EET + AAC = OMG!
Supporting language development through well-planned intervention is a favorite topic here, and it is with pleasure that we feature Indiana-based SLP and ATP, Beth Waite-Lafever. Beth is a speech-language pathologist and has RESNA certification in Assistive Technology. She has worked in the field of AAC over the past 30 years in outpatient rehab, private practice, and public schools. Beth is a frequent presenter at national conferences, including ATIA and Closing The Gap, and teaches monthly online courses in implementation and use of speech generating devices. Currently, she is an SLP and Assistive Technology Coach for MSD Martinsville, a school district 30 miles south of Indianapolis and maintains a private practice. In this post, Beth shares her experiences in using the Expanding Expression Tool in language therapy with students who use AAC.
EET + AAC = OMG!
You may have heard of EET; Expanding Expression Tool, a multi-sensory strategy designed by speech-language pathologist Sara Smith, to improve oral language and writing. Developed for use to support academics, many schools use EET as a component of their early learning curriculum. It is a very visual strategy with color-coding used to help elicit language. EET was created to support academics by building oral and written language in the following areas:
- Oral expression
- Written expression
- Vocabulary comprehension
- Defining and describing
- Making associations
- Stating functions of objects
- Similarities and difference
But combine AAC with EET and Oh My Goodness…the results are amazing!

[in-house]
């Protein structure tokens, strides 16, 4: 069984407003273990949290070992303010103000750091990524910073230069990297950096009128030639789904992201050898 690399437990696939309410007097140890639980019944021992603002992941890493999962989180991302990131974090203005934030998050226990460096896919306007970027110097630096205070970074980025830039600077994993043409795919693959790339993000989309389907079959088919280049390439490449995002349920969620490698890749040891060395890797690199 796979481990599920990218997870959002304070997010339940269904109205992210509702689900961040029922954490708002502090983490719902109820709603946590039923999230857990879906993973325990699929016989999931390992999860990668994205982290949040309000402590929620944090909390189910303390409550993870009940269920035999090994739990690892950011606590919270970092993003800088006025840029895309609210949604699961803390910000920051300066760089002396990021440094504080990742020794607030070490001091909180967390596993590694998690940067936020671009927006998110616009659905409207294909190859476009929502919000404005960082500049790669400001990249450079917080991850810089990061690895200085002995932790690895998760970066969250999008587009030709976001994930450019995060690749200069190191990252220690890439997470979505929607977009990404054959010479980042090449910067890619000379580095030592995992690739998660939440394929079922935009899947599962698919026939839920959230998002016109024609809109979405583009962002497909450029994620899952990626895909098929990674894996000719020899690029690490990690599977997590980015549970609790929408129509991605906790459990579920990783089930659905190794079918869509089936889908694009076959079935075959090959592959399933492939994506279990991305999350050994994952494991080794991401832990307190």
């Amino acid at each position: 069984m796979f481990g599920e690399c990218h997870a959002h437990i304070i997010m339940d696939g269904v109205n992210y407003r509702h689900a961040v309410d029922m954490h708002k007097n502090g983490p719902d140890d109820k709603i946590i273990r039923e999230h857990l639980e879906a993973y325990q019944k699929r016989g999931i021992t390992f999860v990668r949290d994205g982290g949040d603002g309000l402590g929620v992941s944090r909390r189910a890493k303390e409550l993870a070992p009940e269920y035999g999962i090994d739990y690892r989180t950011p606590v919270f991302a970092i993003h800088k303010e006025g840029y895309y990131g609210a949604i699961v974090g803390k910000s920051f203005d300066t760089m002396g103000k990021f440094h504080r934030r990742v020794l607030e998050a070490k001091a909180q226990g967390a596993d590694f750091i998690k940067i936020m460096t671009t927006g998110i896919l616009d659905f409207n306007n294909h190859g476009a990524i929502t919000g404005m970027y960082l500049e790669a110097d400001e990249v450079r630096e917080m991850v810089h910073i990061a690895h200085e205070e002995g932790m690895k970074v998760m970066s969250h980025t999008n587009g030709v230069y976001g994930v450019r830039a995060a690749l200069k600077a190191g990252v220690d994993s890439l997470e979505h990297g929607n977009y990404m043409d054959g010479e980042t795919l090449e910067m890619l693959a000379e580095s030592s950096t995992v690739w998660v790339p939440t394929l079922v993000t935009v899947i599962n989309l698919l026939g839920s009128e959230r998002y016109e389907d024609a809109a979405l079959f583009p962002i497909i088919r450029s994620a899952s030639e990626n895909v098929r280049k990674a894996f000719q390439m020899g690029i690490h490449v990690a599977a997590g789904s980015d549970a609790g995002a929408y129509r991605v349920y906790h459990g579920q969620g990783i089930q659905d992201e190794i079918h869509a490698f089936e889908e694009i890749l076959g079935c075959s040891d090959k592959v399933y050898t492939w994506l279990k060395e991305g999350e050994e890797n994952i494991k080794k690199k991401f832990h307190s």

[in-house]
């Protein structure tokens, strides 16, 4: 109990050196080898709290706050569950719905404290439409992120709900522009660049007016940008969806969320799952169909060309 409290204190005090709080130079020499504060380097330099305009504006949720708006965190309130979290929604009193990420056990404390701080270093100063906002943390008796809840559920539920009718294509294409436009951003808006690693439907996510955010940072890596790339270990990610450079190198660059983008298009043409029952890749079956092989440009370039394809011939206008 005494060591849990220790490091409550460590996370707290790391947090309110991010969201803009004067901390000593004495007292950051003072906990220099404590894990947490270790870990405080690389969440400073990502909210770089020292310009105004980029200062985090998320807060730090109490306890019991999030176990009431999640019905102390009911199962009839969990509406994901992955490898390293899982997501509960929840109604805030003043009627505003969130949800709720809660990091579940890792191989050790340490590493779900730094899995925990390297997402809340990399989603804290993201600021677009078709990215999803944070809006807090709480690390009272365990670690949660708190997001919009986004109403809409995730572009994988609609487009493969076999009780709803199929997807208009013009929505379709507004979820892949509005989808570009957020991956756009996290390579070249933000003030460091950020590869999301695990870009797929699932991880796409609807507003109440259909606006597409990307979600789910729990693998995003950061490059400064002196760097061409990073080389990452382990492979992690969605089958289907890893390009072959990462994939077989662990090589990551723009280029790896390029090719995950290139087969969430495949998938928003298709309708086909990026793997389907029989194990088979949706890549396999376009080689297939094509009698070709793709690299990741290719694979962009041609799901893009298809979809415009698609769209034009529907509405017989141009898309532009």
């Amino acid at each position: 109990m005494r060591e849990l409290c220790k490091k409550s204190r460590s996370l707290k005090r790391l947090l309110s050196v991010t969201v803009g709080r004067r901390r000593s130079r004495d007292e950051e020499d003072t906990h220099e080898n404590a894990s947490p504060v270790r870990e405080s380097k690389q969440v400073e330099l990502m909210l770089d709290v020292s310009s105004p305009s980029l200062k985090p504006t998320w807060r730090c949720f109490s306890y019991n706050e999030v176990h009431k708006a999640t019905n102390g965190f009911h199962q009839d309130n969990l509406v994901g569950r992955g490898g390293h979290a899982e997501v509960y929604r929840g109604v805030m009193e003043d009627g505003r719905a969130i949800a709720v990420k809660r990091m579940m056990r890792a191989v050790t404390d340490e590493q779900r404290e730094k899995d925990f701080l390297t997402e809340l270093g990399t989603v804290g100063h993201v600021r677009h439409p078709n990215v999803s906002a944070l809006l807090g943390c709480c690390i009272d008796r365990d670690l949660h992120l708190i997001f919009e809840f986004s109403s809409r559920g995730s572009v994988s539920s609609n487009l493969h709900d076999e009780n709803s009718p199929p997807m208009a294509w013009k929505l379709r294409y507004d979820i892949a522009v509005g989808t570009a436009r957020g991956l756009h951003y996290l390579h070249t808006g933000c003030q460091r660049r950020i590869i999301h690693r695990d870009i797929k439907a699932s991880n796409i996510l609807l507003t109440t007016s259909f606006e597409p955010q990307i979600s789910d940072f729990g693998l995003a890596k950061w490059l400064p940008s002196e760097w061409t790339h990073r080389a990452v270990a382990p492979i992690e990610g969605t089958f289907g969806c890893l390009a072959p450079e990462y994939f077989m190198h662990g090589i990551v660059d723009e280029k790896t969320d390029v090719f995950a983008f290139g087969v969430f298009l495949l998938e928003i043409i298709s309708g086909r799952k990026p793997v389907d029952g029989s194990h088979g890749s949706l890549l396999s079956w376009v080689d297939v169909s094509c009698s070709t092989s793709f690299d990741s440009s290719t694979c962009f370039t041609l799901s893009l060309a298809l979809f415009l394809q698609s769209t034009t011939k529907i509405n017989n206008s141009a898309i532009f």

I’ve been using EET with many of my students using speech generating devices during the past 18 months with great results. Before I introduced EET, it was difficult to help my beginning communicators (ages 5 – 14) understand the concepts of categorization and associations, as well as use adjectives to describe items. Using visual data logging, we see not only their number of words grow, but also the different kinds of words they are using.
EET is a fun and engaging activity for individual or group therapy, as well as for push-in to the classroom. Having students who are more verbal provides great role models for those who communicate with AAC.
First, we learn the chant that represents the color-coded cues (Green Group, Blue Do, What Does It Look Like?, What Is It Made Of?, Pink Parts, White Where, and What Else Do I know?). For very early learners, we just focus on one component at a time at first, adding another component as their understanding grows. Our sessions begin with the chant, as well as review using the EET bulletin board in my room and the multi-sensory colored bead tool that comes with the kit. Students recall color words in their speech generating devices to participate in this activity. Then let the descriptive teaching begin! Using the components of EET are a super way to practice descriptive teaching. For example, this month we have been working on the word “pumpkin”. While looking at a real pumpkin and a plastic jack-o-lantern, we begin EET + AAC.
To build background knowledge, we watched a couple of short videos showing children in a pumpkin patch and then carving a pumpkin. Then we started our discussion.